Ed Miliband has said that millionaires should be allowed to claim child benefit. This announcement is the final nail in the coffin of socialist principles in the Labour party proving New Labour is very much alive and intends to focus its position on the middle ground of politics.
Who would have guessed that in a time when the Labour party are keen to point out that the poor will be hit hardest by cuts in government spending, the Labour leader chooses to stand behind those who need help the least.
Ed is keen to point out that millionaires only account for a small proportion of the population and that the principle of 'universal benefits' is to be preserved no matter what the cost yet wilfully ignoring the principle that those who can afford to forego such benefits do not need to them.
Is Ed looking for backing for his party from the rich and about to announce concessions to the rich and middle classes as way of grooming them for the next election?
The Conservative contingency in the coalitionÂ are probably about to give some taxation recompense to married couples so is Labour's new angle to adopt a more 'universal' approach to taxation and state credits and leave the working class representation to smaller off shoots of the Labour party?
Maybe 'Red Ed' should be called 'Red Herring'.
The socialist old guard are probably wondering at what point do they leave the Labour party and put their weight behind a true socialist party. Big state does not necessarily mean fairness it just means that the constructs of the state will be more rigid and invasive.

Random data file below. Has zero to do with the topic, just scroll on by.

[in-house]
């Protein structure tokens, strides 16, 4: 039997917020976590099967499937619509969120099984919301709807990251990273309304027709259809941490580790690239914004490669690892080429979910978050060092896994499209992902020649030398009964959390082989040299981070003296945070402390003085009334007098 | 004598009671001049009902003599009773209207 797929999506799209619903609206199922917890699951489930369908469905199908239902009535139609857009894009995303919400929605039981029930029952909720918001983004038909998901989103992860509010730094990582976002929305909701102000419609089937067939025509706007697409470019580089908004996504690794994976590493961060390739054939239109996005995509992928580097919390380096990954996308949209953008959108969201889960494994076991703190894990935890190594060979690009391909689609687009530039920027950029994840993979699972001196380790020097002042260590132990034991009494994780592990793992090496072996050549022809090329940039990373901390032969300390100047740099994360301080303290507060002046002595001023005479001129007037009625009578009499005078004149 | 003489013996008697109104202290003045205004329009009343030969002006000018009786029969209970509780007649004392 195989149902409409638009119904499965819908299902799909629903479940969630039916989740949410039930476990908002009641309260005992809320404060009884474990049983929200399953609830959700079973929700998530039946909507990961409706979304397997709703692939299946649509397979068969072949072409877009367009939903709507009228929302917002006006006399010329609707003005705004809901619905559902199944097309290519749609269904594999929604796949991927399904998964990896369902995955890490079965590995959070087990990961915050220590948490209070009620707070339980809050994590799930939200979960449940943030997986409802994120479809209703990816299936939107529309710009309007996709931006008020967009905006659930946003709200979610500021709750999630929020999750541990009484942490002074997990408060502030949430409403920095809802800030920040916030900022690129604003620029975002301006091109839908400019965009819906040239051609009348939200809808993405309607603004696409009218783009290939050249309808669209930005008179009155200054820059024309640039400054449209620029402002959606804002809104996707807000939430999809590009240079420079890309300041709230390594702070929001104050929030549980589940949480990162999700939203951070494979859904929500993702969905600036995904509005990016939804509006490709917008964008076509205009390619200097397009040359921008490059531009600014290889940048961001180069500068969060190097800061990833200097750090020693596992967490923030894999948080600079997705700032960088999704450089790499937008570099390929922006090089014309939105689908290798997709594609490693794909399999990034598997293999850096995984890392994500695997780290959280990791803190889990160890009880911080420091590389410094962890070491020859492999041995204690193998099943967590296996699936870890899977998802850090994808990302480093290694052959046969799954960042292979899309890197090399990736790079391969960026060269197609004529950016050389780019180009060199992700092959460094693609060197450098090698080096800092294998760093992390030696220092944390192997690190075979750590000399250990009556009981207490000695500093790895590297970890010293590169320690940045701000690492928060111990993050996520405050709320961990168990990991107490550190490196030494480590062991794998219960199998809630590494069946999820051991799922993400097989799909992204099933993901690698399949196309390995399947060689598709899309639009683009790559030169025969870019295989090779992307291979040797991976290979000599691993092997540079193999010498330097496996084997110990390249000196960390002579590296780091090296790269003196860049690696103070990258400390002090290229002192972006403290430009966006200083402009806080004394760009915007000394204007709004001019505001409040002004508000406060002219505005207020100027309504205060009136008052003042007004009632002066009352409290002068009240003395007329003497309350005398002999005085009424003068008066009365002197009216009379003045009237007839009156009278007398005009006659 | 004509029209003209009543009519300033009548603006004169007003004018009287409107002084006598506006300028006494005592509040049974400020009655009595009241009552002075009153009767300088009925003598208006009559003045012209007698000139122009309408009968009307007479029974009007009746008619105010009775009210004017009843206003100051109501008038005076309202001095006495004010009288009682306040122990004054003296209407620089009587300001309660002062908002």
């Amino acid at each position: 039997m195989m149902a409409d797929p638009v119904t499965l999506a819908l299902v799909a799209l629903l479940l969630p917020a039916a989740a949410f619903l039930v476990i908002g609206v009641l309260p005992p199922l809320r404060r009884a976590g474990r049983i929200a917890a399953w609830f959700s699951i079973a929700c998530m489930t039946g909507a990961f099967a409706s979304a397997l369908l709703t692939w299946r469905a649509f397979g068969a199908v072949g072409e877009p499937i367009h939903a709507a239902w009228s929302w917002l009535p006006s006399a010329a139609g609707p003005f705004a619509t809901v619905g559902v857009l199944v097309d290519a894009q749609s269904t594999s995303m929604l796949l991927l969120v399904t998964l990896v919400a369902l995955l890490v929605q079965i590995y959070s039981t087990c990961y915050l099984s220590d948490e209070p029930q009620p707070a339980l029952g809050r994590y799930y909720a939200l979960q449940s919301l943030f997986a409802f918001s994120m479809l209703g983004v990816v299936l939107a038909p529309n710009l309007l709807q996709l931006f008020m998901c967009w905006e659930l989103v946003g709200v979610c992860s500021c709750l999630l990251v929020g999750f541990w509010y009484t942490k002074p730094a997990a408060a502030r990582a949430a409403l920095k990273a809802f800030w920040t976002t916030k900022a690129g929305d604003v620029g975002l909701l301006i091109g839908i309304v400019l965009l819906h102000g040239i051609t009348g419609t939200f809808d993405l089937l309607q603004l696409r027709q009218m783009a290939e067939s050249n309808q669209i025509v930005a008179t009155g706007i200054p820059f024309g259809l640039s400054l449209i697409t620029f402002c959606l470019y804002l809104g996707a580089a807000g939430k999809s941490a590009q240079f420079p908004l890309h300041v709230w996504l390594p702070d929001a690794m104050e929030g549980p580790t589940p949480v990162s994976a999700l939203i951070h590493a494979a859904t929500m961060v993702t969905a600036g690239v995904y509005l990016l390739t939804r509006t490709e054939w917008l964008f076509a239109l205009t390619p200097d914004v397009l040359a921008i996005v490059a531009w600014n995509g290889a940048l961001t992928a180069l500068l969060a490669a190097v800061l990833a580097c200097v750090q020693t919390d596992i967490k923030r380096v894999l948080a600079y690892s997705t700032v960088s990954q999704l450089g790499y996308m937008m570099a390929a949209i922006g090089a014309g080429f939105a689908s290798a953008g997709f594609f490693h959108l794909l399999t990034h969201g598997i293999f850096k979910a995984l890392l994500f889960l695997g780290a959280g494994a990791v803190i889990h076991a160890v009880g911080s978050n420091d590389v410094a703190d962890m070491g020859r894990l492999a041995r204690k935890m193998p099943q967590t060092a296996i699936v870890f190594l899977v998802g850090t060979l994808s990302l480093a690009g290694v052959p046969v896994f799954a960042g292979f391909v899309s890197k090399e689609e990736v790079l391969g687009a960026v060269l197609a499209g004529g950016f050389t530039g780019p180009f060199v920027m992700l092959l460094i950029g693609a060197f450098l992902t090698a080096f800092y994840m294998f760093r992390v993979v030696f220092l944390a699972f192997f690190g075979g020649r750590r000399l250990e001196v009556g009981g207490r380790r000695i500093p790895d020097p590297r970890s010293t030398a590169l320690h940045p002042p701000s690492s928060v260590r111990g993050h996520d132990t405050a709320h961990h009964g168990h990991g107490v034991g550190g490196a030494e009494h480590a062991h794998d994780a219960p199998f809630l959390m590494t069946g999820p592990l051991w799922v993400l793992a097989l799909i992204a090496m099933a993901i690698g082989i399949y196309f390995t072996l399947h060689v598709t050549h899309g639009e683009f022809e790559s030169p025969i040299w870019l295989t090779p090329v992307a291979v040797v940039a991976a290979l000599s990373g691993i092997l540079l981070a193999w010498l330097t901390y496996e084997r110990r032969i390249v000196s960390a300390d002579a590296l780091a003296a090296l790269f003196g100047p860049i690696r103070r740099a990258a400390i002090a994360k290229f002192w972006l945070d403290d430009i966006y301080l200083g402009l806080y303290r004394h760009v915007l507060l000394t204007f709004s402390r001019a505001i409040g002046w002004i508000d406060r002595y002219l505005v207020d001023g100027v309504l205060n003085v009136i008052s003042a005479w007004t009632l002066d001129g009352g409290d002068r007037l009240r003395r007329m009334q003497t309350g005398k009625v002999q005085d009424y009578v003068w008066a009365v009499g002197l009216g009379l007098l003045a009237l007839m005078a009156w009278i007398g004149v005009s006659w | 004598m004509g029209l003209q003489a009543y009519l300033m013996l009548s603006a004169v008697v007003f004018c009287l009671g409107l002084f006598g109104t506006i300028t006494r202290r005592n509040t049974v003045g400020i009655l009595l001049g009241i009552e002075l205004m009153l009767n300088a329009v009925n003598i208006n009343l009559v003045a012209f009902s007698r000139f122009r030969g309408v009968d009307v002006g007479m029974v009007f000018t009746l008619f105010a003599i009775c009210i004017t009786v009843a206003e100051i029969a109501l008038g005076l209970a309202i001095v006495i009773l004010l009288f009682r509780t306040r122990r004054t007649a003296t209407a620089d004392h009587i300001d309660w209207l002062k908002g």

It has become more than apparent that the middle ground of politics is the place where you hope to catch the voters at maximum as they swim between points of policy yet hold no difference ideologically.
If someone could please point out the ideological differences between today's main three political parties then I am all ears.
The polarisation of ideology is history in mainstream British politics leaving a few far left and far right parties facing ridicule from the main three partiesÂ herculean spin machines unified against the outside threats of the BNP or the Communist party.
Higher taxation from the Conservatives and support for the rich from Labour.
Who would have thought it?
It could be time we started thinking outside the box of left/right/centre polarised politics and focus on policy that reflects the people of Britain and not enforced ideology because most people are not aware of how these ideologies manifest themselves in policy.